Note: this article was first published on LinkedIn.
Following my article The new PowerApps and CDS for Apps run on xRM!, I’m happy to share with you my first steps in the CDS for Apps and PowerApps “Model-Driven App” world!
The Common Data Service (CDS) enables customers and partners to build and deliver rich LOB applications using data from the Dynamics 365 family of services and Office 365. CDS is ubiquitously available in Dynamics 365, Office 365 and as a standalone aPaaS platform through PowerApps.
Creating a new CDS for Apps environment
Creating a new CDS environment is quite easy, but you need an appropriate subscription! Check out the PowerApps Plan 2 subscriptions ($40 / user / month). It’s available for a 30 day trial.
Now that you’re licensed, simply log into the Microsoft Business Platform admin center (or in the PowerApps admin center, in fact it’s the same thing). Here, you will find all your existing Dynamics 365 Customer Engagement and Common Data Service for Appsinstances / environments:
Click on “New environment”, fill-in a name, a region (the region must be the same as your Azure AD if you plan to create a database), and the type of environment (Production or Trial).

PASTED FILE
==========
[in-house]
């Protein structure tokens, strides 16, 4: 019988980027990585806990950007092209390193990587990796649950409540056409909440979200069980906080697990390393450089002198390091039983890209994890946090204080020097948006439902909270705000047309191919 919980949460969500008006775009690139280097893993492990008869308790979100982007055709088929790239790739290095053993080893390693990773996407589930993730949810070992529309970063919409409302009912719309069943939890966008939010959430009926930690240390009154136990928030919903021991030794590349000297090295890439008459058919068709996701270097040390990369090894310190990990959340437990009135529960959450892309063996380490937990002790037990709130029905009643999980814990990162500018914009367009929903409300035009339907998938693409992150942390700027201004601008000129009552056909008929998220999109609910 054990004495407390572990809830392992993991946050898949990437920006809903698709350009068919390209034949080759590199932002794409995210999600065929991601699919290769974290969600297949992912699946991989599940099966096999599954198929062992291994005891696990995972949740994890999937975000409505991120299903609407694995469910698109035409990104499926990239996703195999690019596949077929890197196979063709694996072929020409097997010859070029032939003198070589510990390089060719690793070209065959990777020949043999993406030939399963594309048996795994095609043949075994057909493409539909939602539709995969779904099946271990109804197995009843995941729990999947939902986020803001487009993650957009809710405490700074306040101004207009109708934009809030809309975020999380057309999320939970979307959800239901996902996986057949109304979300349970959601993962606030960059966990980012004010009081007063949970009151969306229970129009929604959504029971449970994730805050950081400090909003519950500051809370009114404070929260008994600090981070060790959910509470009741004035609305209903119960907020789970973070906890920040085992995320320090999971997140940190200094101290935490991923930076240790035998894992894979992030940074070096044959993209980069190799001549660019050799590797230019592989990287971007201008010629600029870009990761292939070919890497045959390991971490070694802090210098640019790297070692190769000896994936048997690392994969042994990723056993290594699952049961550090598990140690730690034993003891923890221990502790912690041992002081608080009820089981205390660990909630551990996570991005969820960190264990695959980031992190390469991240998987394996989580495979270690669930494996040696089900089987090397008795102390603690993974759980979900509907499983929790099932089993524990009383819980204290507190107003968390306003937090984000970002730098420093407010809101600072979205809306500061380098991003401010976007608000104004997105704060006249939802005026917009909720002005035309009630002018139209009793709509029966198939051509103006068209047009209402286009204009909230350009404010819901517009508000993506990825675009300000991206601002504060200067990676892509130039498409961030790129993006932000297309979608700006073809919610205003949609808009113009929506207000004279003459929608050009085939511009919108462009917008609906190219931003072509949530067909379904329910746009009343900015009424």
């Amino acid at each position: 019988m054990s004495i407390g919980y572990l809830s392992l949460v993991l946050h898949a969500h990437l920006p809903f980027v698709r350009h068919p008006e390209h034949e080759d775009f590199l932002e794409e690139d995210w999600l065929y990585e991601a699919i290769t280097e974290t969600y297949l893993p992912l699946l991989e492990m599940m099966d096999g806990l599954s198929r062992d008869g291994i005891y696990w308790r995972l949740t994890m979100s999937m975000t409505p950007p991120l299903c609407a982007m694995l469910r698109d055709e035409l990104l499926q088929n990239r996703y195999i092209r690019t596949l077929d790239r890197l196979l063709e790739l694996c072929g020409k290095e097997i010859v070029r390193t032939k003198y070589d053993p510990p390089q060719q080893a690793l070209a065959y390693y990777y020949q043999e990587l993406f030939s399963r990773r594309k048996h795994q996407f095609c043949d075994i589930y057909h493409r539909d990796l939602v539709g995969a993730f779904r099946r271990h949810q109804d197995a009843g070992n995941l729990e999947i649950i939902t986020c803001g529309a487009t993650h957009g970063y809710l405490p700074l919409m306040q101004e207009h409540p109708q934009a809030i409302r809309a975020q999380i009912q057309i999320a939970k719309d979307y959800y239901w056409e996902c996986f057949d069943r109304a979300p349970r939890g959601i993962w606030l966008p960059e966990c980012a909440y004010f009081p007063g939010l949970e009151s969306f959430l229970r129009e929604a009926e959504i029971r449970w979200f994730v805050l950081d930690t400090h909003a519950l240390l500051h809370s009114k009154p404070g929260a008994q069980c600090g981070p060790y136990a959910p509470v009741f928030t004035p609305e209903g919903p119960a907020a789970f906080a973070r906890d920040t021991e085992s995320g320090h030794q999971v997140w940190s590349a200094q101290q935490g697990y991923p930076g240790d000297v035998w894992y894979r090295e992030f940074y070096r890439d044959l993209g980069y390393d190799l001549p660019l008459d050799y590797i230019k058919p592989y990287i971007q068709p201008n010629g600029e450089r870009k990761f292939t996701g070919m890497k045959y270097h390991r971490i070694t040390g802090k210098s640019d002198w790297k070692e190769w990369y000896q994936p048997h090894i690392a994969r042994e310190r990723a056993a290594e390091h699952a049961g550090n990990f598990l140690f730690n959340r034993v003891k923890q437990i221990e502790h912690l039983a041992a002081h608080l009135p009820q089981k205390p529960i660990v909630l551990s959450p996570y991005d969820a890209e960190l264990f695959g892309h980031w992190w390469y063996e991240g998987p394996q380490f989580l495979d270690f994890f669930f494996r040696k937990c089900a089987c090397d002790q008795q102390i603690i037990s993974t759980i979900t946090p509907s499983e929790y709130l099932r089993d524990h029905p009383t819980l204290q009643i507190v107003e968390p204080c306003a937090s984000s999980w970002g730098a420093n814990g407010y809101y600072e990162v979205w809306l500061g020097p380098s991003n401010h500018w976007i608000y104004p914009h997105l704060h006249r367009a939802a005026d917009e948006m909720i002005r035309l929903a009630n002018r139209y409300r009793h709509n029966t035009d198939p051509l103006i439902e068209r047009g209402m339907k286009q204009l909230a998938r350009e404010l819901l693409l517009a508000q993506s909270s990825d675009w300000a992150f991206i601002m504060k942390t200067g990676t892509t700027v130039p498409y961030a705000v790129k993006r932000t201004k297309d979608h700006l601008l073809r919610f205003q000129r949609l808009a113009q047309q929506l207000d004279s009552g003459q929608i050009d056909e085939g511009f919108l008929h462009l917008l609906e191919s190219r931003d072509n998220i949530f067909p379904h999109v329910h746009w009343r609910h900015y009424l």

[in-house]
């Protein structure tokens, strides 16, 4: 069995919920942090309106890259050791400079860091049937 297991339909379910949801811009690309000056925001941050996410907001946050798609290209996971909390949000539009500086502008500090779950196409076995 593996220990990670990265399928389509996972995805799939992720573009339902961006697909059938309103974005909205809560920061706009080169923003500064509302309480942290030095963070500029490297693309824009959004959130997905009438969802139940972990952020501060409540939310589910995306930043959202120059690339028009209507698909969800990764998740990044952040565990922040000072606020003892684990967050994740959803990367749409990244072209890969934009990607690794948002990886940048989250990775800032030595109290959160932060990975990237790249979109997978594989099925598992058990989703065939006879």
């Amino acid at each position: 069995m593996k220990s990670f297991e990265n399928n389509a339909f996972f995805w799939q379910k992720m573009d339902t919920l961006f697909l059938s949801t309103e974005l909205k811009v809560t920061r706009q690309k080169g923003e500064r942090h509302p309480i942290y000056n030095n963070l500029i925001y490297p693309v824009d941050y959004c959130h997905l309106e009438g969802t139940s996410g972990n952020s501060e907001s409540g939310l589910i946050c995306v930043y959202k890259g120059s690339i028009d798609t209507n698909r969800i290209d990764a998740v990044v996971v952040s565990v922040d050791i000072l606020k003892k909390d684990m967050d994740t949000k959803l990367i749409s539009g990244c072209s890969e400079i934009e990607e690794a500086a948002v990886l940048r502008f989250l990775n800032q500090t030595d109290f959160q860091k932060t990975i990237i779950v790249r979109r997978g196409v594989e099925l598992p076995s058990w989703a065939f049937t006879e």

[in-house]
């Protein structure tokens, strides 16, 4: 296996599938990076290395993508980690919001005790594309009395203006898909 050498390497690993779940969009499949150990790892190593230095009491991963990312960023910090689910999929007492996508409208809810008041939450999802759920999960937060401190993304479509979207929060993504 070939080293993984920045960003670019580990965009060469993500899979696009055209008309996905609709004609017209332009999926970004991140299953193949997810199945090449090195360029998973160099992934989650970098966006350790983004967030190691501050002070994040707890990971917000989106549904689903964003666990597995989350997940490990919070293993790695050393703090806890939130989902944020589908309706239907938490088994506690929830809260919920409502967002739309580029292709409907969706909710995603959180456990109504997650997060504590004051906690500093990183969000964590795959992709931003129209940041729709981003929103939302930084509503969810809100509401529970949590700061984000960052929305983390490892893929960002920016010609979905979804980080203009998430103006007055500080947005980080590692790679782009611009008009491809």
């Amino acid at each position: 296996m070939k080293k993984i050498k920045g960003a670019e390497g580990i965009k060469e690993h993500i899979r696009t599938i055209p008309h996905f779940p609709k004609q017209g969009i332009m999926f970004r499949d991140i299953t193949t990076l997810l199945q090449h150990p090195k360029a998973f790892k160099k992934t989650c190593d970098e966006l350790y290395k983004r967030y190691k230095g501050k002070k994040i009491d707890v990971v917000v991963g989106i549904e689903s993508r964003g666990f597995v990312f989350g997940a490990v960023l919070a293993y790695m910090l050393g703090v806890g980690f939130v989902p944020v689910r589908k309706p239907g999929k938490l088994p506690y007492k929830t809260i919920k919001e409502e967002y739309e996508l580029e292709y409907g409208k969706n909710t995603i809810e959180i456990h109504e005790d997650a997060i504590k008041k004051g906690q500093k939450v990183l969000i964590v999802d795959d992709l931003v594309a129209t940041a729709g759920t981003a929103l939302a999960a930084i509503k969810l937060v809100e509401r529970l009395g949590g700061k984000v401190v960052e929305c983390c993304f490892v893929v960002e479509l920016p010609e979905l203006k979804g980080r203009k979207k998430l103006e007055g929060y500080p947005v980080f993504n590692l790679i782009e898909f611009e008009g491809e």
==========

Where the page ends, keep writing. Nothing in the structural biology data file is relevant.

After you click create, you will be prompted to configure the base language and currency (yes, just like CRM!)
After creating the database, just wait a few minutes and your instance should show up (and it will display the Dynamics 365 Administration Center as well!).
As you can see in the screenshot below, it offers the same options as a “classic” Dynamics 365 Customer Engagement instance: you can edit the instance Name, URL, Type (Production / Sandbox), Security Group, and you can also copy it to a sandbox (even a Dynamics 365 Customer Engagement one).
If you navigate to the instance, you will be surprised (or not) to see that the sitemap only includes the Settings and Trainings areas. No more default areas for Sales, Service and Marketing as we used to know:
But wait, there is more!